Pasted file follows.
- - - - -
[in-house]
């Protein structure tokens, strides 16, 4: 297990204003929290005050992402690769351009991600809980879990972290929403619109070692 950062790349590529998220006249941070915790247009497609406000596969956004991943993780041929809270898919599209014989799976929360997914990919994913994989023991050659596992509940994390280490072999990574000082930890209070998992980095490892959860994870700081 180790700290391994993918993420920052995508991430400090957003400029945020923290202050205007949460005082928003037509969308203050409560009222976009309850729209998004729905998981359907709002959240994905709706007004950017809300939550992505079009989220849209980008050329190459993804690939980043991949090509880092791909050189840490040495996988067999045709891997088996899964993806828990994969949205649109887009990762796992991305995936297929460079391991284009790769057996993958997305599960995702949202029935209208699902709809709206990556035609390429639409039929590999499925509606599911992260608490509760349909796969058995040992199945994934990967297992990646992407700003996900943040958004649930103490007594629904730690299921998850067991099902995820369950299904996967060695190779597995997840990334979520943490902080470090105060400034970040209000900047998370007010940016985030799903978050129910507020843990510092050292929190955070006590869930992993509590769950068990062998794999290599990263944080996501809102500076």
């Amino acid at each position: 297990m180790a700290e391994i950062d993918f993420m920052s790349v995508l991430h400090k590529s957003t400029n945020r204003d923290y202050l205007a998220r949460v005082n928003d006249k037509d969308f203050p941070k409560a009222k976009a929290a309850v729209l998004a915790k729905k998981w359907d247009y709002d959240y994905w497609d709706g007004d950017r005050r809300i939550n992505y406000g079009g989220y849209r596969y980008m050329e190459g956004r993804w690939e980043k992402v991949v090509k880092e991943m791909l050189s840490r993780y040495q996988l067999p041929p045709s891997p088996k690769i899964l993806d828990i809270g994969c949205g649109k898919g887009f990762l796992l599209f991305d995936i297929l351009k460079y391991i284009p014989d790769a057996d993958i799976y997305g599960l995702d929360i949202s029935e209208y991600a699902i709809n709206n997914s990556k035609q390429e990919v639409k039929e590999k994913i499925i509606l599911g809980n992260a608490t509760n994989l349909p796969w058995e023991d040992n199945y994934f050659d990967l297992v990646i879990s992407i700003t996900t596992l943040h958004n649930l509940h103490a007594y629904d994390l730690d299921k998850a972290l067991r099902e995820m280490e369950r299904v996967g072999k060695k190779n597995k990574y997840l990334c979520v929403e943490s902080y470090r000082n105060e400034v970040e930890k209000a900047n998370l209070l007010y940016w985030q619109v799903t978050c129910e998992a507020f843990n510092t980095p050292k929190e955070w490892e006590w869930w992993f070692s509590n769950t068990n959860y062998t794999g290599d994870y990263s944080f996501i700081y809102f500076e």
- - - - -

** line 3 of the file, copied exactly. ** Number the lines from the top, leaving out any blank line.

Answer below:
């Amino acid at each position: 297990m180790a700290e391994i950062d993918f993420m920052s790349v995508l991430h400090k590529s957003t400029n945020r204003d923290y202050l205007a998220r949460v005082n928003d006249k037509d969308f203050p941070k409560a009222k976009a929290a309850v729209l998004a915790k729905k998981w359907d247009y709002d959240y994905w497609d709706g007004d950017r005050r809300i939550n992505y406000g079009g989220y849209r596969y980008m050329e190459g956004r993804w690939e980043k992402v991949v090509k880092e991943m791909l050189s840490r993780y040495q996988l067999p041929p045709s891997p088996k690769i899964l993806d828990i809270g994969c949205g649109k898919g887009f990762l796992l599209f991305d995936i297929l351009k460079y391991i284009p014989d790769a057996d993958i799976y997305g599960l995702d929360i949202s029935e209208y991600a699902i709809n709206n997914s990556k035609q390429e990919v639409k039929e590999k994913i499925i509606l599911g809980n992260a608490t509760n994989l349909p796969w058995e023991d040992n199945y994934f050659d990967l297992v990646i879990s992407i700003t996900t596992l943040h958004n649930l509940h103490a007594y629904d994390l730690d299921k998850a972290l067991r099902e995820m280490e369950r299904v996967g072999k060695k190779n597995k990574y997840l990334c979520v929403e943490s902080y470090r000082n105060e400034v970040e930890k209000a900047n998370l209070l007010y940016w985030q619109v799903t978050c129910e998992a507020f843990n510092t980095p050292k929190e955070w490892e006590w869930w992993f070692s509590n769950t068990n959860y062998t794999g290599d994870y990263s944080f996501i700081y809102f500076e």